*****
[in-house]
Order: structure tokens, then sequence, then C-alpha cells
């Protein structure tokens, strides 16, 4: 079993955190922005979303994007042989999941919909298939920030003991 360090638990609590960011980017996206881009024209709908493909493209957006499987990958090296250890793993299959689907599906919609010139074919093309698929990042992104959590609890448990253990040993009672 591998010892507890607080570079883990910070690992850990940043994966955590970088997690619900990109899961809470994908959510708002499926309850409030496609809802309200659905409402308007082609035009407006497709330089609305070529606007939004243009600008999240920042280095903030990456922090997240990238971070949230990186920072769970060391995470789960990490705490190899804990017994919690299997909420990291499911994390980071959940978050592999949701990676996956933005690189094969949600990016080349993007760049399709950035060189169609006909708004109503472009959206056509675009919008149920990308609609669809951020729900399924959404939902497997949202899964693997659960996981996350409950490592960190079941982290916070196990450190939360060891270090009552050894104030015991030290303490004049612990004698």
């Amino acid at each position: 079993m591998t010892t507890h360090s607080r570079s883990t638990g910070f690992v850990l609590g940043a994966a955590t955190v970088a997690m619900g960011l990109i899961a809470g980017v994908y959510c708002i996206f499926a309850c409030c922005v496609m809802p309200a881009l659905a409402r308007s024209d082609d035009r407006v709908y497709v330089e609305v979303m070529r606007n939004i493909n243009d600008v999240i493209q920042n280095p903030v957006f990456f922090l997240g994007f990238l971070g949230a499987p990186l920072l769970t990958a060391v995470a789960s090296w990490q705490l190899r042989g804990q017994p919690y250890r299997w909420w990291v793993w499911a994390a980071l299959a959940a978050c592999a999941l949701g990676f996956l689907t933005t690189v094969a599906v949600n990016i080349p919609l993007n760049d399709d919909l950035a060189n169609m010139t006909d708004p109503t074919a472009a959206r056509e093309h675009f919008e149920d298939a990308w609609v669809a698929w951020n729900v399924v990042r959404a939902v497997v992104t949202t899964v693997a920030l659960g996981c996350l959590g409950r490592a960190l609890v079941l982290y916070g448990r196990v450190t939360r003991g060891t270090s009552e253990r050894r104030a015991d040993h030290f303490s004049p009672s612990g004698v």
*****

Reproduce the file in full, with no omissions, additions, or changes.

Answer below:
[in-house]
Order: structure tokens, then sequence, then C-alpha cells
């Protein structure tokens, strides 16, 4: 079993955190922005979303994007042989999941919909298939920030003991 360090638990609590960011980017996206881009024209709908493909493209957006499987990958090296250890793993299959689907599906919609010139074919093309698929990042992104959590609890448990253990040993009672 591998010892507890607080570079883990910070690992850990940043994966955590970088997690619900990109899961809470994908959510708002499926309850409030496609809802309200659905409402308007082609035009407006497709330089609305070529606007939004243009600008999240920042280095903030990456922090997240990238971070949230990186920072769970060391995470789960990490705490190899804990017994919690299997909420990291499911994390980071959940978050592999949701990676996956933005690189094969949600990016080349993007760049399709950035060189169609006909708004109503472009959206056509675009919008149920990308609609669809951020729900399924959404939902497997949202899964693997659960996981996350409950490592960190079941982290916070196990450190939360060891270090009552050894104030015991030290303490004049612990004698």
């Amino acid at each position: 079993m591998t010892t507890h360090s607080r570079s883990t638990g910070f690992v850990l609590g940043a994966a955590t955190v970088a997690m619900g960011l990109i899961a809470g980017v994908y959510c708002i996206f499926a309850c409030c922005v496609m809802p309200a881009l659905a409402r308007s024209d082609d035009r407006v709908y497709v330089e609305v979303m070529r606007n939004i493909n243009d600008v999240i493209q920042n280095p903030v957006f990456f922090l997240g994007f990238l971070g949230a499987p990186l920072l769970t990958a060391v995470a789960s090296w990490q705490l190899r042989g804990q017994p919690y250890r299997w909420w990291v793993w499911a994390a980071l299959a959940a978050c592999a999941l949701g990676f996956l689907t933005t690189v094969a599906v949600n990016i080349p919609l993007n760049d399709d919909l950035a060189n169609m010139t006909d708004p109503t074919a472009a959206r056509e093309h675009f919008e149920d298939a990308w609609v669809a698929w951020n729900v399924v990042r959404a939902v497997v992104t949202t899964v693997a920030l659960g996981c996350l959590g409950r490592a960190l609890v079941l982290y916070g448990r196990v450190t939360r003991g060891t270090s009552e253990r050894r104030a015991d040993h030290f303490s004049p009672s612990g004698v």